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All great adventures start with a single step. This is the perfect place for you to start yours. Whether you are just starting out, or have gotten frustrated and are looking for help, we'll walk you through the steps to produce your first successful creation and get you on your way to many more.

I feel strongly that this is the place to start. In this tutorial, we'll walk you through many of the skills and techniques that will be second nature when you move on to more challenging items. You may find that you love to make these and are perfectly happy to continue doing so. They certainly make wonderful Christmas tree decorations and people marvel at them. I suggest making at least 2 or 3 of these with different hole sizes and with and without satellite holes. When you've completed this tutorial, you'll be practiced with:

Yeah, there's a lot of stuff to be learned before you even start a multi-level project. It's certainly possible to just read through this and jump straight to a more advanced project. The worst you'll probably do is grow your kindling pile - but you'll probably have fun doing it anyway. Personally, I still like making single level balls, especially out of particularly handsome woods that don't lend themselves to multi-level balls.

Tools & Supplies

Here's a list of items you'll need for this project.


 1 Start with a round ball. A ball that isn't round will exaggerate errors in layout, be difficult to secure well in the chuck and hard to keep the fence of the cutter well positioned.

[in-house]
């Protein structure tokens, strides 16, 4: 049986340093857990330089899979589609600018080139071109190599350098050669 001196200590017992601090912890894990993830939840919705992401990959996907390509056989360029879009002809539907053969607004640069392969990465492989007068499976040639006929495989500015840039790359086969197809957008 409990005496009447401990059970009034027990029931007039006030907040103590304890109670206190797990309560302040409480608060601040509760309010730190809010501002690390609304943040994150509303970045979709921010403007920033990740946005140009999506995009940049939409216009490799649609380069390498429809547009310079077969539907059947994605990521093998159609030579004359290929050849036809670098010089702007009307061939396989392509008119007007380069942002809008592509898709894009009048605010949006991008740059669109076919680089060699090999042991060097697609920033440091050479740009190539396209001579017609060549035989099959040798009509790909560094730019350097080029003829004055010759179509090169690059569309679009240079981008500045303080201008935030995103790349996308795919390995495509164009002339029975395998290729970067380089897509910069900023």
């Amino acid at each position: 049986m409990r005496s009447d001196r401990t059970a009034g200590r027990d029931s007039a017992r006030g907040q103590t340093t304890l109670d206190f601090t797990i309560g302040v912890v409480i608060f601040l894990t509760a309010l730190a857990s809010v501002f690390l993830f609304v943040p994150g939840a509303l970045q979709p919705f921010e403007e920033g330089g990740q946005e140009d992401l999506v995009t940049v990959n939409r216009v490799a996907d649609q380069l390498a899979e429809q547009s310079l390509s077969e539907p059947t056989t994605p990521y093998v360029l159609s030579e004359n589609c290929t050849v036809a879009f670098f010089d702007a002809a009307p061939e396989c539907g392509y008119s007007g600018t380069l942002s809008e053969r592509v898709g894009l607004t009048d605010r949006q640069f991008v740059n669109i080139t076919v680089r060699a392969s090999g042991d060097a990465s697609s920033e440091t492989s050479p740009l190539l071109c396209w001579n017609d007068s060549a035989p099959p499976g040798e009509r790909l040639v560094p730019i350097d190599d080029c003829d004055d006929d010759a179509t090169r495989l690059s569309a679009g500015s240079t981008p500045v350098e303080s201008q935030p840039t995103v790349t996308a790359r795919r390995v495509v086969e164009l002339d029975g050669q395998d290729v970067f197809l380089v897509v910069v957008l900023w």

2 Layout your sphere with the 12 primary points. See the paget on layout for details.
 3 Optional: layout the 20 satellite points. I suggest skipping the satellite points when starting out.
 4 Select your drill bit size and mount it in your tail stock with a jacobs chuck. 7/8" is a good size to start with, and will allow space for a 1/4" or even 3/8" satellite hole later. 3/4" is a typical size when making a full 5-level ball and leaves plenty of room on the sphere surface for decorative work. I'm using a 1" bit here that produces a slim sphere with little room for anything else.
 5 Place your sphere in the hemispherical chuck with the #1 end grain point facing out. Place the collar in the cap and and put the cap over the ball. Lock your spindle (if using a screw-on chuck face) and tighten the chuck loosely so that the ball can still move around. Bring up the tail stock carefully so as not the jab the ball and lock it in place. Rotate the ball so that the center of the forstner bit touches the marked point on the ball. Advance the tail stock so that the ball is pushed firmly against the back of the hemispherical chuck. Tighten the chuck while ensuring that the ball point remains centered on the bit.
 6 Unlock your spindle, back the bit off the ball and turn on your lathe to a comfortable speed. I use about 500 rpm, but you may go as low as 250 or as high as 750. Drill into the ball slowly, just past its center point, about 1-1/2". You may want to retract the bit and clear out shavings once or twice. I use forced air from a compressor, but you can blow with a straw as well (in either case, protect your eyes and lungs from the dust). Turn off your lathe.
 7 Bring the flat tool rest up to the tail stock and adjust the height of the rest so that the top of a cutter, set flat on the rest is exactly at the center of the bit.
 8 Bring the tool rest up to the ball so that it's about 1/4" away from touching the ball or the chuck. Rotate the chuck to ensure that nothing is touching and that the spindle is unlocked. Turn on the lathe. Lay the #4 cutter flat on the tool rest and position it so that the cutter can slide into the opening safely without touching the wood. Insert the cutter into the hole until the cutter's fence is against the spinning ball. It's possible that you may do some cutting as you fully insert the cutter. Ensure that you firmly hold the cutter flat on the tool rest and proceed very slowly.